In soft economy, businesses face uphill battle for loans
REGION – The national credit crunch has rolled into the region, making it harder for many businesses to take out loans and putting up more hoops for them to go through.
Bankers say they have money to lend and basically haven't changed their underwriting standards. In practice, however, it's clear that businesses are generally facing tougher loan conditions. Cash flow and property values are both generally down, reducing customers' ability to borrow. And, in some cases, the deterioration of their industries affects their prospects.
The Federal Deposit Insurance Corp. has also begun requiring banks to insist on minimum credit scores of 660 for most commercial borrowers – instead of 620 previously.
In addition, some large banks in Michigan are apparently trying to steer clear of distressed industries such as commercial real estate, construction, and manufacturing, especially for the auto industry.
"Some of the bankers will privately tell you that their banks aren't focusing on real estate loans in Michigan," said Rick Deneweth, managing member at Three West LLC, a commercial real estate developer.
Current commercial floating interest rates, often in the five percent range, are quite affordable by historical standards. But local borrowers haven't been able to totally capitalize on the Federal Reserve Bank's efforts to infuse the U.S. economy with cash.
Even with the prime rate at a low 3.25 percent – the rate that major banks charge their best corporate customers – many banks won't go below five percent on floating rate loans – generally the least expensive loans available – since they are paying out nearly the equivalent rates on certificates of deposit in some cases.
But a 5, 6 or 7 percent loan rate is still a far cry from the rates of 20 percent or more in the late 1970s and early 1980s when inflation ran rampant, notes Connie Deneweth, CEO of Traverse City State Bank, who sits on the other side of the great lender/borrower divide from husband Rick.
Dan Druskovich, vice president of commercial loans at Northwestern Bank, said it's hard to generalize about rates since they depend on the borrower's circumstances and track record. And banks are hedging their bets by setting fairly high rates on long-term, fixed rate loans.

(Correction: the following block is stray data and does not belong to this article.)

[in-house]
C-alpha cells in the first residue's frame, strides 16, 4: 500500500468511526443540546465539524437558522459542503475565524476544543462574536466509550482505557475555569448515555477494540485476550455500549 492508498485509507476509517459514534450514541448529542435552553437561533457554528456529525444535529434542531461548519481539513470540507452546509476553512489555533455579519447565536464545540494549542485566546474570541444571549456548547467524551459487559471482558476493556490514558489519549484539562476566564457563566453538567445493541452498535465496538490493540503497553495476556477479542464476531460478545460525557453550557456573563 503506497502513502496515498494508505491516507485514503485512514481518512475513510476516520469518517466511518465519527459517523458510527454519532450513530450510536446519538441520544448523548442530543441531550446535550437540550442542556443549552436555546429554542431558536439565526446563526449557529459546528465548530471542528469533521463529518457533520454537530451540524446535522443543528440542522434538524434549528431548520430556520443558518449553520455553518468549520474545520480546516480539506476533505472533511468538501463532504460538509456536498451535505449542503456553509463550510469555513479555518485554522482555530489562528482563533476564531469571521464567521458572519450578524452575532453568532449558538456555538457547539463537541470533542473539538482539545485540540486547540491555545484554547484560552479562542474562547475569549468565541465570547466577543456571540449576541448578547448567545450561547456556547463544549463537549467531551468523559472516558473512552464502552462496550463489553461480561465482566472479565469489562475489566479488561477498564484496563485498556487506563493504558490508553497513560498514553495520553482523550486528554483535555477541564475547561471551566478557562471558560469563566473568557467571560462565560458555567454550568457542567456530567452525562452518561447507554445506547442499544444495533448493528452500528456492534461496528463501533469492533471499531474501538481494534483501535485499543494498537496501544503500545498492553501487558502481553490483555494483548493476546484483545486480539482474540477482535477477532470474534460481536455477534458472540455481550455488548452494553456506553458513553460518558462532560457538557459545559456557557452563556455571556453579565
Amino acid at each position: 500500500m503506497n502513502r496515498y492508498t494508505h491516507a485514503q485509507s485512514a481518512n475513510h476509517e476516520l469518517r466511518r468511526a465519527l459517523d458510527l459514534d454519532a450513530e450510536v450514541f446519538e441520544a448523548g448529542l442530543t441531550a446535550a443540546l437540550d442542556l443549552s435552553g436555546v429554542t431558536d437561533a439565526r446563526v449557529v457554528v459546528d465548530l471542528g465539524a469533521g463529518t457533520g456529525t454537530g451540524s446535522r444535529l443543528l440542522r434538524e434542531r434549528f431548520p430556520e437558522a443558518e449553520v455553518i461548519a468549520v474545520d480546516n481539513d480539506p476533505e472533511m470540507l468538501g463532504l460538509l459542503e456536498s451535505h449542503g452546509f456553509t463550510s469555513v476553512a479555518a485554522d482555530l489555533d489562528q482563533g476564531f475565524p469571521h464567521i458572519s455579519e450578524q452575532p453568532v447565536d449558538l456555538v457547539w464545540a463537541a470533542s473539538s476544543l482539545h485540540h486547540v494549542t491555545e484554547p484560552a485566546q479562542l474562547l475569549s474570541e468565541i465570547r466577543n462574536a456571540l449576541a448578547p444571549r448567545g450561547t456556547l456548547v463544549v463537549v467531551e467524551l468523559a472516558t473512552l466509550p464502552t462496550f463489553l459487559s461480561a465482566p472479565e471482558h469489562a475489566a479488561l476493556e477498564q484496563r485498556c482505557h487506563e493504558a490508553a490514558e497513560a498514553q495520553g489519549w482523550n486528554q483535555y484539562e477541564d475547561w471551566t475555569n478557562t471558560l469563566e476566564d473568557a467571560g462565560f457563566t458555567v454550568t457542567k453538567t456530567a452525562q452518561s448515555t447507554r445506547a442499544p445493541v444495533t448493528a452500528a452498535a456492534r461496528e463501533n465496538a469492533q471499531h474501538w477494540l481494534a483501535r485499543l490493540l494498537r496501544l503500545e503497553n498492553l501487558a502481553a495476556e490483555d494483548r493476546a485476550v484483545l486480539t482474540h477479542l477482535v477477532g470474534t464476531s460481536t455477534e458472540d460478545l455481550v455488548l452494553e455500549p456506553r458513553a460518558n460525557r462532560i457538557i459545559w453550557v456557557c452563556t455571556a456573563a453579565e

An interest rate of 10 percent might be a little higher than banks would be ready to go even in today's brutal economy, Druskovich said, when asked about the potential upper limit on rates.
"But the point is, the longer you try to lock in the money, the higher it is going to be. Somehow banks have to protect themselves to try to remain profitable."
From the bank's standpoint, a long-term, fixed rate takes some of the uncertainty out of the equation.
"They have held relatively steady due to the uncertainty of the marketplace," Druskovich adds. It is hard for banks to lower fixed rates given the risks of inflation over the next three to five years.
If borrowers are willing to take a risk, they can get a low rate on a floating basis. But they then face a higher rate if the prime rate rises.
So far, the financial crisis and recession haven't resulted in a general loan drought in northern Michigan – at least as far as the latest figures from the Federal Financial Institutions Examination Council (FFIEC) indicate.
Loan volumes of northern Michigan banks actually rose through the end of 2008, and that increase held up for Northwestern Bank through the first two months of 2009, according to Druskovich and figures from the FFIEC. He added that Northwestern isn't cutting back on loans arbitrarily.
"You hear these stories about other financial institutions calling people up and saying, 'By the way, instead of a $100,000 line of credit, you have a $25,000 line of credit.' Well we aren't doing that," he said.